This is the second Maggie Stiefvater book I’ve listened to and they’ve both been magical. I’m even tempted to listen to Shiver.
Blue has two rules for herself: Stay away from boys, because they’re trouble and stay away from Aglionby boys because they’re bastards. Up until now, she has followed those two rules faithfully. Up until she meets the spirit of one, faceless and rain soaked on the Corpse Road. Blue and her psychic mother know that this means he will die within the next year, as it has been their duty to warn each spirit’s loved ones to prepare for the worst. For Blue, this vision is especially meaningful, as she is the only one in her rag-tag home who isn’t psychic. The only thing she gets from the spirit is a profound feeling of sorrow and his name. Gansey.
I love Stiefvater’s characters - so flawed, so real. I love the world-building that Stiefvater does here as well. I can picture Henrietta - middling sized town, sharply divided between townies and Aglionby boys. And the hunt for the ley line and hidden king reminds me of my teen years - only, you know, I was never that organized or researched or monied. I honestly could have listened to ten more discs of this story (which is probably the point, since this is just the first book in a triology), and when I found out that I was on the last disc, I was slightly baffled as to how this story could end. My one complaint is that there were SO MANY STORYLINLES left unfinished. How do Blue and Gansey fall in love? Will Gansey and Adam still remain friends? What happened to Blue’s father? What happened to Neeve? Where is Glendower (SP?)? What was the secret that killed Ronan’s father? I’m sure there are more that I can’t think of right now.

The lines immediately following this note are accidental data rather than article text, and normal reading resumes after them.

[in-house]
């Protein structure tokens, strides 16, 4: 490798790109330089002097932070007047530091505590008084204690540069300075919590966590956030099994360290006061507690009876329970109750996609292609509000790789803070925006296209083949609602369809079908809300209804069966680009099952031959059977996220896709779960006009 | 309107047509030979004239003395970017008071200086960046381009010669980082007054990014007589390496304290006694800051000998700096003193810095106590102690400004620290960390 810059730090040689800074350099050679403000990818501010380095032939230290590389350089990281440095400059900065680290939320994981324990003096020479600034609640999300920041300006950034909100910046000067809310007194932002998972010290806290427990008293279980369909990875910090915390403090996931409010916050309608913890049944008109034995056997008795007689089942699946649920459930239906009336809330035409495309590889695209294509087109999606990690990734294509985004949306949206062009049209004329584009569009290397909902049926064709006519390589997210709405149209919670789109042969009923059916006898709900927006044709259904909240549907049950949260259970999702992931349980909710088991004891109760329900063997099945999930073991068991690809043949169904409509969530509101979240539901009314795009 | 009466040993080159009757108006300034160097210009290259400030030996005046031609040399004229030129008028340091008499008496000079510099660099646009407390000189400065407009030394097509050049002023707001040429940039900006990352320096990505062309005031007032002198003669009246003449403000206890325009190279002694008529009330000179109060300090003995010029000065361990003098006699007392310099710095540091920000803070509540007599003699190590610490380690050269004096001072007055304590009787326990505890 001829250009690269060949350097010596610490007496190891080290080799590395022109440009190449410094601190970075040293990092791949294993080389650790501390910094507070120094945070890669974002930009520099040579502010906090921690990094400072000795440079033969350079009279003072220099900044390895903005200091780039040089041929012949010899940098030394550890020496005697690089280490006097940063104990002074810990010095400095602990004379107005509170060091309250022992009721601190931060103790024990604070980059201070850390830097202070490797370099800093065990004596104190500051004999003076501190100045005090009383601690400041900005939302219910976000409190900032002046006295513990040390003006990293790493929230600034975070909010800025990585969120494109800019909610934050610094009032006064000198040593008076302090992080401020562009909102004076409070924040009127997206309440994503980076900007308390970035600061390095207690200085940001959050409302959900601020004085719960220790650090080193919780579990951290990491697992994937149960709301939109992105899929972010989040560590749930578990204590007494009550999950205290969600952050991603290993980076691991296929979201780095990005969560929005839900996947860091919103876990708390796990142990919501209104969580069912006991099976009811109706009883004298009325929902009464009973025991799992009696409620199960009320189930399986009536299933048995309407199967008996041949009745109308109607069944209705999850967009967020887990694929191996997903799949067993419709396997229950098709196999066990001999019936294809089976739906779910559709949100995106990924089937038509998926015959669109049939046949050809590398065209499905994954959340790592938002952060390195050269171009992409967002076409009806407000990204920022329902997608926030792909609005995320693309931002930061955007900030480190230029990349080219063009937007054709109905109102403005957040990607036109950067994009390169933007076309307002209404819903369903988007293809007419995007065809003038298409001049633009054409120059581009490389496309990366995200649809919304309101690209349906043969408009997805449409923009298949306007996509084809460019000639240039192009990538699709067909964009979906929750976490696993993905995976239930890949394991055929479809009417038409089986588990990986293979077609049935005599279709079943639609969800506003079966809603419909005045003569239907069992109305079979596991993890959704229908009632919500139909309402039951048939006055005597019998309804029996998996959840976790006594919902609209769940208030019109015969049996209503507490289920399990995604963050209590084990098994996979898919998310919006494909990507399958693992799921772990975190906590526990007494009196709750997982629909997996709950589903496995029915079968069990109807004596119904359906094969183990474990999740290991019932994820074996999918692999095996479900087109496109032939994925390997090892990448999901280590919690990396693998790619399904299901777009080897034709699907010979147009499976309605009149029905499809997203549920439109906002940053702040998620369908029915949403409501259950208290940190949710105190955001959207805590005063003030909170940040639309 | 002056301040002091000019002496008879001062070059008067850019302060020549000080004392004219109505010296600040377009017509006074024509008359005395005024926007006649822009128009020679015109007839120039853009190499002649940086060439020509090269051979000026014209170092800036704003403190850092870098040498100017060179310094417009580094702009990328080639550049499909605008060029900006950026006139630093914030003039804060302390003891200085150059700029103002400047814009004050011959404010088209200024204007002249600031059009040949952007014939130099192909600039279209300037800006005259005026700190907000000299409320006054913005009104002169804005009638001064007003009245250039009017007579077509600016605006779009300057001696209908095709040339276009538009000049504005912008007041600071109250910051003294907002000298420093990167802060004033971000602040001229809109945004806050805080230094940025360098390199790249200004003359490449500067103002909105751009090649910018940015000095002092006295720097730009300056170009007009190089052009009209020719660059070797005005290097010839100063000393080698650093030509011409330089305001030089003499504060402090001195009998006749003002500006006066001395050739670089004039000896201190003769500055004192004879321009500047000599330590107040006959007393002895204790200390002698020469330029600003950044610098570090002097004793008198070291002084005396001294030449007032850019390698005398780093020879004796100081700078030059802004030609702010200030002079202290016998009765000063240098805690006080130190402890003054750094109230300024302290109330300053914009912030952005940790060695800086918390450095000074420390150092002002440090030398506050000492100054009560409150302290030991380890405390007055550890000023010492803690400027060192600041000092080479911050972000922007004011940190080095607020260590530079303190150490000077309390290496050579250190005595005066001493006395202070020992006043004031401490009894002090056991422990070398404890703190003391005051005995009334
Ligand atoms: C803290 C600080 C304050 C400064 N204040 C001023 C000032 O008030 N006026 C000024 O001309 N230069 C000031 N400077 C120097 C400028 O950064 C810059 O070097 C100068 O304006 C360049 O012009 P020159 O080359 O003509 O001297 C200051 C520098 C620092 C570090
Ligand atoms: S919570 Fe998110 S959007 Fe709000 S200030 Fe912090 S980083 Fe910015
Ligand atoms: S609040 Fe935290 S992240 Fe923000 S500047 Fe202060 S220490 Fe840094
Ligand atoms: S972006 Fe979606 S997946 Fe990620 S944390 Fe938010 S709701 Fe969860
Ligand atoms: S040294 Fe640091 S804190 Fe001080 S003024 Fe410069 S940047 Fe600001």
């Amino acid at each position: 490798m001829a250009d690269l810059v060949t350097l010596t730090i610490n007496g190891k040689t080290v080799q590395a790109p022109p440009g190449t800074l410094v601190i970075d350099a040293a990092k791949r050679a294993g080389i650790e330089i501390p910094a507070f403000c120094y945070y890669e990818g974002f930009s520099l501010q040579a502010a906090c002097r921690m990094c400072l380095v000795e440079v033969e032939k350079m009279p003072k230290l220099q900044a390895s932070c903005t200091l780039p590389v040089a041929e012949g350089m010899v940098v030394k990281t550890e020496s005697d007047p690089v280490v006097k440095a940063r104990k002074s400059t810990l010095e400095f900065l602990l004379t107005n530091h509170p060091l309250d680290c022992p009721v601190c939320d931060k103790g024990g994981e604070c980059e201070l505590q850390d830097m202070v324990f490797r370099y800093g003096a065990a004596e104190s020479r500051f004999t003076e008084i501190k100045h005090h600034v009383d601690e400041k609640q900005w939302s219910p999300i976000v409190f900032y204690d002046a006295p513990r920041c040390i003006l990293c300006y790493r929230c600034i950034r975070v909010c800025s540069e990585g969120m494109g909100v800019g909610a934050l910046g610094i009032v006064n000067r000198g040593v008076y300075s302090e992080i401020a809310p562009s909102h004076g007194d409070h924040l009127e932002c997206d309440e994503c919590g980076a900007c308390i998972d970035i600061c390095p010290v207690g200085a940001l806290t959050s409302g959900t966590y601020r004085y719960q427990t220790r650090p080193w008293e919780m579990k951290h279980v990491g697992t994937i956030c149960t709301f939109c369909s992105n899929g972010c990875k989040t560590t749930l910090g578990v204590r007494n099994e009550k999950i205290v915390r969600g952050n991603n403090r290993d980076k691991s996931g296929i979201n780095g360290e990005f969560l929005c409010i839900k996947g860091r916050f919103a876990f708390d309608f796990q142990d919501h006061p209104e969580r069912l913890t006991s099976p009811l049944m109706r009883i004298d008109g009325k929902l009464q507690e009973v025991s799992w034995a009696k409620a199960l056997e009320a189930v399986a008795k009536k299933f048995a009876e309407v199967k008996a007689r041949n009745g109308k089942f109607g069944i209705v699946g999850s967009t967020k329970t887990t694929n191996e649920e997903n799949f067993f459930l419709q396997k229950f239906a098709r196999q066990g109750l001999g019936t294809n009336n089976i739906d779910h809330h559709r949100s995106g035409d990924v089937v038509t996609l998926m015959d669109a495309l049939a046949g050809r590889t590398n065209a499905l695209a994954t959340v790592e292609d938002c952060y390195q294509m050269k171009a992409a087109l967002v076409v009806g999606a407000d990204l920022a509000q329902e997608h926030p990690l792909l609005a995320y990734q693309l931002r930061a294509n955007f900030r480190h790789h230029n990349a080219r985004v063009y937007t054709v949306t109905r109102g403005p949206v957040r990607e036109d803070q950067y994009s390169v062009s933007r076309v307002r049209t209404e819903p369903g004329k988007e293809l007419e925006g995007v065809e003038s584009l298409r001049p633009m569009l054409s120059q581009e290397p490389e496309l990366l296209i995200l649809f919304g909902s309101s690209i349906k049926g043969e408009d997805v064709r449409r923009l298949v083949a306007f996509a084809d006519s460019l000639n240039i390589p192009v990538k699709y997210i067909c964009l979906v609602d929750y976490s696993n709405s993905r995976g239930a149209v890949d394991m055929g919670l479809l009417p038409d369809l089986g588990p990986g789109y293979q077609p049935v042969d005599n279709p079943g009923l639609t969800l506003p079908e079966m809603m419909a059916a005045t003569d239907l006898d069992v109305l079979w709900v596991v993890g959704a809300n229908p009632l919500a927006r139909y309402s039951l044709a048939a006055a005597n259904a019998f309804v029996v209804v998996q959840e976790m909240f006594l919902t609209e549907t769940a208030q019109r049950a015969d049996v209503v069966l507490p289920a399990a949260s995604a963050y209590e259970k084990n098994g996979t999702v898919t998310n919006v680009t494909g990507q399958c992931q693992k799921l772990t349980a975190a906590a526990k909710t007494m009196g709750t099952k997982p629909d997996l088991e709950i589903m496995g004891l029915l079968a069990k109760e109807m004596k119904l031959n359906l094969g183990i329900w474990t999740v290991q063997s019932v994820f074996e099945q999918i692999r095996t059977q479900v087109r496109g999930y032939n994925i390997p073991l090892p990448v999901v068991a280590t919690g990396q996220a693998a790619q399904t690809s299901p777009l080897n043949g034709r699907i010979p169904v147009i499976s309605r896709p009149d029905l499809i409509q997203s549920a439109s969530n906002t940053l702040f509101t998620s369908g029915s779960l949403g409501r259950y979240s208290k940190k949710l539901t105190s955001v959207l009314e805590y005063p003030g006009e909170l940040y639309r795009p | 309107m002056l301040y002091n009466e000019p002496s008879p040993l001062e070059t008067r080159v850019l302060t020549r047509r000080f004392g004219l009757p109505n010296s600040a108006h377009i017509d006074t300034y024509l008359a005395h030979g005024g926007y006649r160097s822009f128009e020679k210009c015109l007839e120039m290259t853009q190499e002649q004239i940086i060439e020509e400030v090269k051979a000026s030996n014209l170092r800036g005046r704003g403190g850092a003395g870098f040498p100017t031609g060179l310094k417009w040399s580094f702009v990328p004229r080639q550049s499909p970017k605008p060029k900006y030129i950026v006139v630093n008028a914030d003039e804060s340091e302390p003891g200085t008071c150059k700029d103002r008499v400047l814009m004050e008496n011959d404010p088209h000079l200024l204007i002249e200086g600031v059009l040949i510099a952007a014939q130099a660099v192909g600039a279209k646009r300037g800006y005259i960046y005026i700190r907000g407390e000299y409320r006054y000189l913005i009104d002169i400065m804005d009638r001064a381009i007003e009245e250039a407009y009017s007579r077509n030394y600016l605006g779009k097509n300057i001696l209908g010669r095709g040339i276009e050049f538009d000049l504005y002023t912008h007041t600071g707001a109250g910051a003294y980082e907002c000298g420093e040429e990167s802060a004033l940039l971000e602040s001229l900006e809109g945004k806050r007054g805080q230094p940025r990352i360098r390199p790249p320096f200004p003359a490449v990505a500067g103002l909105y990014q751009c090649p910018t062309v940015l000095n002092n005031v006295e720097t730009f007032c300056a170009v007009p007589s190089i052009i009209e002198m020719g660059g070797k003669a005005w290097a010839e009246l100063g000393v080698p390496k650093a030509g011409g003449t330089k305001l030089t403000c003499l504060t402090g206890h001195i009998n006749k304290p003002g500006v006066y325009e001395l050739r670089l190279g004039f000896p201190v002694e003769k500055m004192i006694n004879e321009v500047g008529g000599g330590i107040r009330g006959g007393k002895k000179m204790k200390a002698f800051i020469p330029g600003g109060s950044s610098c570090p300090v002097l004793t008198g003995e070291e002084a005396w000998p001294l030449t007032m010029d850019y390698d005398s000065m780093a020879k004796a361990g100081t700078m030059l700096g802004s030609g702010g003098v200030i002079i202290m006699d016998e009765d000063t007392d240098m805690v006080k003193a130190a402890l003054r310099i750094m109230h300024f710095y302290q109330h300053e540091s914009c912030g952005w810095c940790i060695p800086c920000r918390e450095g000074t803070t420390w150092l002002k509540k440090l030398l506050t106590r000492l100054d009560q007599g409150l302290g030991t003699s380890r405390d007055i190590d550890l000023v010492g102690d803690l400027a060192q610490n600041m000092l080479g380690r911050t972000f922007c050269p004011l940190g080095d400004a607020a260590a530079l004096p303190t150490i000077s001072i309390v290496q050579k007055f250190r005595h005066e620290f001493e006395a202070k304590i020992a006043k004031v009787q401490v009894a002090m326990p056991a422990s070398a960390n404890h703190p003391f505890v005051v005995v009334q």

I was initially hesitant about the male narrator - the synopsis makes it appear that the story is really focused on Blue and her quest, but the story is shared (albeit a little unevenly) between Blue and Gansey and Adam - but Will Patton was perfect. I was annoyed about Noah initially as well - I wasn’t sure why he was included in the story considering that he wasn’t a consistent member of the “gang.” The revelation of his backstory explains his in and out presence. Orla was the other character who struck me to be that way. She was only incidental, only ever mentioned, never really a full part of the story. Not like Calla or Persephone. Beyond those details, the book was delightful and dark, a perfectly intriguing listen for the commute.